ADM. ROUGHEAD: Good afternoon. It's good to see you all here. And this is a little more formal than I'm used to or what my preference is, but it's great to talk to you and share some thoughts at my 140-day mark as being the chief of Naval Operations.
Before I do that, however, I'd like to express my condolences to you and to the McWethy family for John McWethy's untimely passing. He was a reporter who within our military was held in very high regard, a gentleman of great credibility and professionalism on behalf of the Navy. I extend my condolences because I know what it's like to lose a shipmate. And our condolences go out to you.
You know, it's really been a busy about four months since I came in and assumed the duties of chief of Naval Operations. I came to this post from a command in Norfolk, U.S. Fleet Forces Command. I was there briefly, and prior to that commanded the Pacific Fleet in Hawaii.
But my timing of coming into the office, I think, was rather fortuitous. For the previous year I had worked intimately and personally and directly on developing our maritime strategy. I then took office and shortly thereafter had the privilege, along with the commandant of the Marine Corps and the commandant of the Coast Guard, to unveil that strategy at the International Seapower Symposium in Newport, Rhode Island. That was very early in my tour, about a week into the tour, and that really has set the stage and the direction. It's consistent with my thinking, the experiences that I've had over the last couple of years, as to where the Navy is and where the Navy should be, and what we as a United States Navy must be doing to contribute to the safety, the security and the prosperity of the United States.
As you may know, the strategy really defines who we are.
The capabilities that we call out for in that strategy are ones that have been with us as a Navy for centuries: being a global Navy, being a deterrent force around the world, being able to project power and being able to control the sea.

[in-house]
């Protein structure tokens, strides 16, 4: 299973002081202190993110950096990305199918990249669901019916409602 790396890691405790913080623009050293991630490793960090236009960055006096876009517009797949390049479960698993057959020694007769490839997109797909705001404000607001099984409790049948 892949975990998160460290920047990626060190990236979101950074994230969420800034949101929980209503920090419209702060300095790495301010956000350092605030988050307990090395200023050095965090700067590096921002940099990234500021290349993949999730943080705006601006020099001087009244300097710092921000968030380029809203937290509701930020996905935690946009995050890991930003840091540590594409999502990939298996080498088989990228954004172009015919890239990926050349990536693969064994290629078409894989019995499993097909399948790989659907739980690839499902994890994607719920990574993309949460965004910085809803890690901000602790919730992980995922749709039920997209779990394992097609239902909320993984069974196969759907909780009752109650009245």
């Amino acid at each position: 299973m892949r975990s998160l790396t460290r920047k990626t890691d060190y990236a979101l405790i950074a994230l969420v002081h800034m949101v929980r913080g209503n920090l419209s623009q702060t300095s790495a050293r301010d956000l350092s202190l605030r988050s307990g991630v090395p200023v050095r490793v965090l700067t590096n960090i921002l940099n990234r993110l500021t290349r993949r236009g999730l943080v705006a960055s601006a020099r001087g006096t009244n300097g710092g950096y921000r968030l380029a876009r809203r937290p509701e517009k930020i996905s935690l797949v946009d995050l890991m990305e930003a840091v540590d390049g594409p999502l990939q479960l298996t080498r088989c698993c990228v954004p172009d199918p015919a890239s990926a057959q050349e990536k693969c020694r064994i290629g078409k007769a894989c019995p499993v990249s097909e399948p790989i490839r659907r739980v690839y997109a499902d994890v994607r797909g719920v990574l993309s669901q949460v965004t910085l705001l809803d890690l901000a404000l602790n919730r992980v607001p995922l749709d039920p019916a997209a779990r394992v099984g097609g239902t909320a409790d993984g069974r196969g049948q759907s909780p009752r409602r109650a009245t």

But the strategy also called out for a couple of other capabilities that we had never codified before. One was maritime security, and the other is humanitarian assistance and disaster relief.
So that kind of defines, you know, where we are, how we view the future and what the capabilities of the Navy and the Navy, Marine Corps and Coast Guard bring to the table.
Shortly after I took over, I made a trip to Central Command and visited our sailors on the ground in Iraq, Kuwait, and then also on our ships and platforms in the Gulf. It was a good opportunity to see what our young men and women are doing over there and the contributions that they are making. As you may know, we have more sailors on the ground than we have at sea, and Central Command and our sailors on the ground are doing really great work out there.
We also have a riverine force deployed in Iraq, something that we have not had for some time -- excuse me, for a couple of decades, actually, since we brought that capability down from Vietnam. And they're out there. I even had the opportunity to do a night flight in a V-22, which is an incredible airplane, but also to spend time with sailors, which to me is the most important thing. The individual augmentees that we have there are doing great work. They bring a range of capabilities and capacities to the ground forces that are there, and when they come back to our units after doing time in either Afghanistan, Iraq, Horn of Africa, they bring a perspective that I think is healthy for our Navy and actually enhance who we are.
The other thing that I have been able to do that was very important to me is to go out and visit the shipbuilding industrial base. I visited the major shipyards in the United States, those that are building the products that the Navy is most interested in, to get a sense of what are the new processes, procedures, what are the issues that the shipbuilders face, because at the end of the day, the Navy and the shipbuilding industry have the same desire: to build ships and to build capable ships for our Navy.